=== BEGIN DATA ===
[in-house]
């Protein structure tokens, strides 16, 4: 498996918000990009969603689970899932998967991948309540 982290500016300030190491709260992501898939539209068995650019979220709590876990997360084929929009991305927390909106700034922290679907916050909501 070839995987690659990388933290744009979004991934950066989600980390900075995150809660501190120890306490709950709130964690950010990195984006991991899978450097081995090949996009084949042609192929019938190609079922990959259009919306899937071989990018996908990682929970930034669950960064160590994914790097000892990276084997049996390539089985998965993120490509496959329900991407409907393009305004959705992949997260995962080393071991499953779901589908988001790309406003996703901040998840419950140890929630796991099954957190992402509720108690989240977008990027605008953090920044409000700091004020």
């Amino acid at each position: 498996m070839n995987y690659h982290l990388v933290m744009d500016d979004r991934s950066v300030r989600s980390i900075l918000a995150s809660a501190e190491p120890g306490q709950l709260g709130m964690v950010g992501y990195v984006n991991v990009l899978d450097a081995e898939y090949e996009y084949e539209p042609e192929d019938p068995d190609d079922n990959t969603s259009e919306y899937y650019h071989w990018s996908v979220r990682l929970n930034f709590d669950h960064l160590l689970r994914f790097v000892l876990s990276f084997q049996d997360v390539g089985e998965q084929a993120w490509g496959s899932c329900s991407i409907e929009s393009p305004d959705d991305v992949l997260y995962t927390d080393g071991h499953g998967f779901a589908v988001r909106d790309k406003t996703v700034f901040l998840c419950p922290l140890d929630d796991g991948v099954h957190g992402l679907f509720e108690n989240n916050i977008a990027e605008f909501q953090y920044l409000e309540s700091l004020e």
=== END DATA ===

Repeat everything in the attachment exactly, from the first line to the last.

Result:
[in-house]
């Protein structure tokens, strides 16, 4: 498996918000990009969603689970899932998967991948309540 982290500016300030190491709260992501898939539209068995650019979220709590876990997360084929929009991305927390909106700034922290679907916050909501 070839995987690659990388933290744009979004991934950066989600980390900075995150809660501190120890306490709950709130964690950010990195984006991991899978450097081995090949996009084949042609192929019938190609079922990959259009919306899937071989990018996908990682929970930034669950960064160590994914790097000892990276084997049996390539089985998965993120490509496959329900991407409907393009305004959705992949997260995962080393071991499953779901589908988001790309406003996703901040998840419950140890929630796991099954957190992402509720108690989240977008990027605008953090920044409000700091004020």
């Amino acid at each position: 498996m070839n995987y690659h982290l990388v933290m744009d500016d979004r991934s950066v300030r989600s980390i900075l918000a995150s809660a501190e190491p120890g306490q709950l709260g709130m964690v950010g992501y990195v984006n991991v990009l899978d450097a081995e898939y090949e996009y084949e539209p042609e192929d019938p068995d190609d079922n990959t969603s259009e919306y899937y650019h071989w990018s996908v979220r990682l929970n930034f709590d669950h960064l160590l689970r994914f790097v000892l876990s990276f084997q049996d997360v390539g089985e998965q084929a993120w490509g496959s899932c329900s991407i409907e929009s393009p305004d959705d991305v992949l997260y995962t927390d080393g071991h499953g998967f779901a589908v988001r909106d790309k406003t996703v700034f901040l998840c419950p922290l140890d929630d796991g991948v099954h957190g992402l679907f509720e108690n989240n916050i977008a990027e605008f909501q953090y920044l409000e309540s700091l004020e």